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Having taken on your allotment, and depending on the time of year, you may achieve a first crop – but the name of the game is patience. Clearing and cultivating a half plot can take anything up to a year – assuming that you can give one day on a weekend and at least a couple of evenings in the summer months. Becoming self-sufficient in fruit and veg is a goal that the whole family must be enthusiastic about in order to achieve. It’s a long-term investment and can initially be an expensive hobby. The reasons for taking on an allotment will differ between people, but with inflation at an all time high and the rising cost of fresh fruit and veg, an allotment can become a real asset to today’s family.

One key factor that remains the same for all of us is time; the hours we spend on site as well the passing of seasons. Because most of us are not full-time gardeners, juggling our time between work and family commitments and the fact it takes several seasons to learn the skills required – from trial and error as well as tuition from the wise on the allotment, time management is the key here to your success.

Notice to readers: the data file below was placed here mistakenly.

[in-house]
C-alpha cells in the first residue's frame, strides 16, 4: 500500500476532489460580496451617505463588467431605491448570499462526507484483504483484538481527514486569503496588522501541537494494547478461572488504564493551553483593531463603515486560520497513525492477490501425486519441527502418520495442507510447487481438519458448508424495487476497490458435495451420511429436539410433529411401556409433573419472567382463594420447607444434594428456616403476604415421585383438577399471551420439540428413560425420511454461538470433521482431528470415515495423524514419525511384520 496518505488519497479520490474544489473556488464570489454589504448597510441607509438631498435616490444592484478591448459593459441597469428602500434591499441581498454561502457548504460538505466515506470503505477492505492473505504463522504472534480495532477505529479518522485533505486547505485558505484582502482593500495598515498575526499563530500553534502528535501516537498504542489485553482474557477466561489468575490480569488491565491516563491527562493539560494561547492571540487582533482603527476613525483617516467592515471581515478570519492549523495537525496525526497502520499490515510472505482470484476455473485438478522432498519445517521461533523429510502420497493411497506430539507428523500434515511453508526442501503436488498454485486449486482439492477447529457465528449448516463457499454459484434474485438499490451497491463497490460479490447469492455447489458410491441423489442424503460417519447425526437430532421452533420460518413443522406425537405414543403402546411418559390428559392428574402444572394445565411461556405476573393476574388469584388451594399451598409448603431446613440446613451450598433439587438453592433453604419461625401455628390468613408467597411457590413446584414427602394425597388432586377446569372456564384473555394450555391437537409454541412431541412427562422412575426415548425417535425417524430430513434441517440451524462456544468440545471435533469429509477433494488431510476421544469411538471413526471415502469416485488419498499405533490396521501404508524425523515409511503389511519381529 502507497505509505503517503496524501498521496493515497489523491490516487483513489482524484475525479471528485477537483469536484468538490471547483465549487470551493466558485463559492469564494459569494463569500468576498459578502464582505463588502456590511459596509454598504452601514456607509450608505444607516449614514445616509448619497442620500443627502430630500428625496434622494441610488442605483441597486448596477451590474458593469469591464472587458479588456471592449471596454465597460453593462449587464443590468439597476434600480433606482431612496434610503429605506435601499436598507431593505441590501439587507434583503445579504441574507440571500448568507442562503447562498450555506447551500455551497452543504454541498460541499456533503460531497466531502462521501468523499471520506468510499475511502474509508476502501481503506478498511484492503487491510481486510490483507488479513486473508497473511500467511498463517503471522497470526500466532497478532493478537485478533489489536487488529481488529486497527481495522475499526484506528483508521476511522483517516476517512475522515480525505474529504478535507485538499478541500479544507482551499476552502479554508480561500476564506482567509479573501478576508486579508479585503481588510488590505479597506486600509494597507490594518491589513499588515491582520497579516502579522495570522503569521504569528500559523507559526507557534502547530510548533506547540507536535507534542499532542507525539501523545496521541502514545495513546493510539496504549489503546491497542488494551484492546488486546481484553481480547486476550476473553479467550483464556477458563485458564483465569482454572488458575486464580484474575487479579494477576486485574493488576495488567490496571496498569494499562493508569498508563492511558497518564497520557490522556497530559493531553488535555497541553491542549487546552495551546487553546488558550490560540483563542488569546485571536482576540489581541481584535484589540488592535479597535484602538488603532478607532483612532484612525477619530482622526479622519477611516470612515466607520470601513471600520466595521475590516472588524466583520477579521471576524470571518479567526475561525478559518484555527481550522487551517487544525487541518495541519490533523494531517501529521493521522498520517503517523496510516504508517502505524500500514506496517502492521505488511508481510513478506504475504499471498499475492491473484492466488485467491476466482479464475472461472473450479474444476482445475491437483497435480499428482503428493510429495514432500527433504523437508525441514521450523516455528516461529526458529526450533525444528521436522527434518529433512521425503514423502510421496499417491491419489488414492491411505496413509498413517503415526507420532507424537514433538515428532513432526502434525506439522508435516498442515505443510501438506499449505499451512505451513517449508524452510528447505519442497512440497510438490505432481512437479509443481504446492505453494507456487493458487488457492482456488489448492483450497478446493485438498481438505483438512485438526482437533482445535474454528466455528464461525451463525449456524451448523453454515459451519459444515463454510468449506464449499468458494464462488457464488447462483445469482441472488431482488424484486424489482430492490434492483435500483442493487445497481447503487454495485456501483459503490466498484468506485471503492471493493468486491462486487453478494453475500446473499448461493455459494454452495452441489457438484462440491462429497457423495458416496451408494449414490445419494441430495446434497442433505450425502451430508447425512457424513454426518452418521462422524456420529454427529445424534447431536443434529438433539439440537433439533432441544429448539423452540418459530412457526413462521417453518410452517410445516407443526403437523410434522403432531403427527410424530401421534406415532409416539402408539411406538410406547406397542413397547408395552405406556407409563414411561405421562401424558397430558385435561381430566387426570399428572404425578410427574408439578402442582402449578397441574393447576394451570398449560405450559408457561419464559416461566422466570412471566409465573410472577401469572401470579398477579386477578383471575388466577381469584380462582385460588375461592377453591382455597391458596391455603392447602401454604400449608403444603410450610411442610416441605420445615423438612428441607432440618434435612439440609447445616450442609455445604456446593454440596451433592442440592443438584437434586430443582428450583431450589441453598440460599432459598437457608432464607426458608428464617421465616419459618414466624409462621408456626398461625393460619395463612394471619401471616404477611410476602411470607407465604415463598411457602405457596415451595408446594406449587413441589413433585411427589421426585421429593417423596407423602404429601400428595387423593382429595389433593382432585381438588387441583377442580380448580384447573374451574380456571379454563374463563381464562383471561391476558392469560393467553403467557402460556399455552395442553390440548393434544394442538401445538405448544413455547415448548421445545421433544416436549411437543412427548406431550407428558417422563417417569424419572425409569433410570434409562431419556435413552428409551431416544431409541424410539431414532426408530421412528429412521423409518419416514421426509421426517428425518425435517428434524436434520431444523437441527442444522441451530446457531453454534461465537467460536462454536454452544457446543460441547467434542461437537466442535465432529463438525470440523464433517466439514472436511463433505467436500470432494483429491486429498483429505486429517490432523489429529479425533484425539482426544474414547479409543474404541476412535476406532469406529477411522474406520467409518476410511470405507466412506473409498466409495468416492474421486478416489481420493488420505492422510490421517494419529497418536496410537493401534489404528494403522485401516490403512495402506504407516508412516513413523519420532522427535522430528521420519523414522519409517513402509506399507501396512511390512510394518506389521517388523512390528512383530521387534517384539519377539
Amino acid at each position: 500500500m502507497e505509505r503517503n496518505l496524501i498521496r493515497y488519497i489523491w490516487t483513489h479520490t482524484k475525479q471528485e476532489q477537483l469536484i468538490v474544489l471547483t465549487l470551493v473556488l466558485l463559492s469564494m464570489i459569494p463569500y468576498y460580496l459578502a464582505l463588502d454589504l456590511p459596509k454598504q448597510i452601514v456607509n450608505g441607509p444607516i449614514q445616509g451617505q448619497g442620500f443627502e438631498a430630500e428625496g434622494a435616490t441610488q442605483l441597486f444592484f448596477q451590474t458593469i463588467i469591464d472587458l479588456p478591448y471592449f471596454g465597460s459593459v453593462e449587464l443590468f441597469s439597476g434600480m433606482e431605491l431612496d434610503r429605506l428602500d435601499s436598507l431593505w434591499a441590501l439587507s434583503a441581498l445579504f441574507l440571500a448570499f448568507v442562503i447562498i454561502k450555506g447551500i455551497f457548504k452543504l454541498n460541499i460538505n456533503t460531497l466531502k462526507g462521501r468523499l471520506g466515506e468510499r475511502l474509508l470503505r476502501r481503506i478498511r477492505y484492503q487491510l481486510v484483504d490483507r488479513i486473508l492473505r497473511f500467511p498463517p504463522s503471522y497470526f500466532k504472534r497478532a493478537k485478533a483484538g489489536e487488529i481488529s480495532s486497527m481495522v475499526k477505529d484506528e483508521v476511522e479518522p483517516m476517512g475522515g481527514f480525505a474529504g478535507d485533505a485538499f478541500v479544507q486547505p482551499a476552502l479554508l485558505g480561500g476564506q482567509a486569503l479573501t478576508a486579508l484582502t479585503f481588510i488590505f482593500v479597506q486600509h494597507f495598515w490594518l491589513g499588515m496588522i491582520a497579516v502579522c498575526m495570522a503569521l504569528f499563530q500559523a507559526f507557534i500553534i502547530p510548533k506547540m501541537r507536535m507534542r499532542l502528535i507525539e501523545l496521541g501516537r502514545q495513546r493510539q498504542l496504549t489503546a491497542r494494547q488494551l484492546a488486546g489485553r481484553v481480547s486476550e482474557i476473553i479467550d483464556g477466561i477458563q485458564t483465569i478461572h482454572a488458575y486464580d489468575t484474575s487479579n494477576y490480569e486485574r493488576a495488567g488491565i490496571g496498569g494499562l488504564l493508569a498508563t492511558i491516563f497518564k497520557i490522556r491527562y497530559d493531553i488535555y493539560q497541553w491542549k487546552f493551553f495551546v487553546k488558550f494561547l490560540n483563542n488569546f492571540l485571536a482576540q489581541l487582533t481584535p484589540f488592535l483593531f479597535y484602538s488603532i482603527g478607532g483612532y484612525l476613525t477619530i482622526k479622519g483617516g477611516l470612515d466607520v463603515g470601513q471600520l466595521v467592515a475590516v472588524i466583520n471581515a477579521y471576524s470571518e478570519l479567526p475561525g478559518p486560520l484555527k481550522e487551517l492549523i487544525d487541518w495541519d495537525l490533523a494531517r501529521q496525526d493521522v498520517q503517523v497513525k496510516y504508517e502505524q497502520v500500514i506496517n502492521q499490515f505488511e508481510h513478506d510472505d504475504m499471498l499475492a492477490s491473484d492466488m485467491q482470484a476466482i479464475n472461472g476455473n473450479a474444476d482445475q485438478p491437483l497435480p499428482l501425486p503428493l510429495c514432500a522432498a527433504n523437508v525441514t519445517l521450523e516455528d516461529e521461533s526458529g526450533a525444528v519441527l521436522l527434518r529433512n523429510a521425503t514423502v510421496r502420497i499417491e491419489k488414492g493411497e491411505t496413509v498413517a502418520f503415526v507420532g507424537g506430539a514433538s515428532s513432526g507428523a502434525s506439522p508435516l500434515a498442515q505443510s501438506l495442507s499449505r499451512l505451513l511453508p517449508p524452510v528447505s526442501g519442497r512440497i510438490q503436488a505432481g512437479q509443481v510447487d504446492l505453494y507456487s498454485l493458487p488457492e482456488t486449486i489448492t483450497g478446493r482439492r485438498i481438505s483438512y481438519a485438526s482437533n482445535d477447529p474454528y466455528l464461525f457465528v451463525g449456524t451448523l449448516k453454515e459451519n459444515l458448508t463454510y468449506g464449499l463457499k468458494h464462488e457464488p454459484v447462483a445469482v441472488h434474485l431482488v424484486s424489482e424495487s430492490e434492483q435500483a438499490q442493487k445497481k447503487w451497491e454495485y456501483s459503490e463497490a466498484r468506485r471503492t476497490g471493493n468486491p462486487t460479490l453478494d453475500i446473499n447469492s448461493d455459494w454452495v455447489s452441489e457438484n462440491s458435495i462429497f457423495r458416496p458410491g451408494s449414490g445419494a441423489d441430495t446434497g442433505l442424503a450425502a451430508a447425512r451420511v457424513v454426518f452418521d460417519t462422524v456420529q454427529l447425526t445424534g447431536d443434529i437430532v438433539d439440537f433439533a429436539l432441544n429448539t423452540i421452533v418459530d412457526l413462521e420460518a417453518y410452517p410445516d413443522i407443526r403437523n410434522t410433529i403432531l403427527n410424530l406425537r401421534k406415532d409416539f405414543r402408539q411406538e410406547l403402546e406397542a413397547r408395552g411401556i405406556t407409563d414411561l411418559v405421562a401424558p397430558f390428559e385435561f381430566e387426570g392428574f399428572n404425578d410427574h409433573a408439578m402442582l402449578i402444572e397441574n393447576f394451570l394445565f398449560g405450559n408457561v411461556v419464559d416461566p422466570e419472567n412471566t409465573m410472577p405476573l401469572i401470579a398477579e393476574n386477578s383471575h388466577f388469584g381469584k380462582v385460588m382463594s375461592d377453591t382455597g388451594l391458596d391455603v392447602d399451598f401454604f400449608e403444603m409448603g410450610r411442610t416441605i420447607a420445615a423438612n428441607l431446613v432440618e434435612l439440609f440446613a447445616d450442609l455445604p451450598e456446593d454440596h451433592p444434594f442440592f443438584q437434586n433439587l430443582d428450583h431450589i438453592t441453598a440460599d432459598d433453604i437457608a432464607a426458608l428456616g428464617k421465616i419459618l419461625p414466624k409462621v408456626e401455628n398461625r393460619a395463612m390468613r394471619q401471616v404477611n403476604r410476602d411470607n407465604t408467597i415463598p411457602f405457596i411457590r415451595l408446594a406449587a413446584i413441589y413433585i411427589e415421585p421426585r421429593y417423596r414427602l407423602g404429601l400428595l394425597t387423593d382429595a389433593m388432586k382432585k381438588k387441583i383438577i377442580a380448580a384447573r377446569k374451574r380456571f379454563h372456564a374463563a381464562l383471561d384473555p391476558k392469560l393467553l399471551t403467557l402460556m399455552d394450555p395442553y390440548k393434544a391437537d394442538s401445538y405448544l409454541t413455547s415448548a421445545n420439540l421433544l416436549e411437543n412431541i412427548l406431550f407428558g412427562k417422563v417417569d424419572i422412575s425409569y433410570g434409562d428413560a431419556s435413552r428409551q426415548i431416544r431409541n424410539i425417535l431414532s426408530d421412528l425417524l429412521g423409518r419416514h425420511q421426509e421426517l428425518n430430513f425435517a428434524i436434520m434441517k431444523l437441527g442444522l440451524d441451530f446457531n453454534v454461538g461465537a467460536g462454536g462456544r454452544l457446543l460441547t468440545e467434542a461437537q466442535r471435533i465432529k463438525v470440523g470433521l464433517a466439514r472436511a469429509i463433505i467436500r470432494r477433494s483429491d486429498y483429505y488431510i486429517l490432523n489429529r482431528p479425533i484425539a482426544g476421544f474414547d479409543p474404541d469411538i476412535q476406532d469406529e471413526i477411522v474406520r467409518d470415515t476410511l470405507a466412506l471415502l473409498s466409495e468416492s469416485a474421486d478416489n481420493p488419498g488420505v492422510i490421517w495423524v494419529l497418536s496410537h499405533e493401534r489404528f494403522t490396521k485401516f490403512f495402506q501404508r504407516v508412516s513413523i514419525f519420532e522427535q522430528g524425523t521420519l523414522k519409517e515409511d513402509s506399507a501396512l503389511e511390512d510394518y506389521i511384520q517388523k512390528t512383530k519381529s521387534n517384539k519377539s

When we talk about being self-sufficient, at this early stage, we mean ‘summer’ self-sufficient, being able to grow fruit and veg over a six-to-nine-month period. Being able to produce fruit and veg ‘all year round’ from your allotment is not an impossibility – but the very fact we live in a country where even the summers are poor weather wise, can make this very difficult to achieve even for the well-established growers with decades of experience. The aim is to achieve a bountiful crop and harvest from as early in the year as possible and learn how to extend your growing season as far as possible into the winter and on into the following year.

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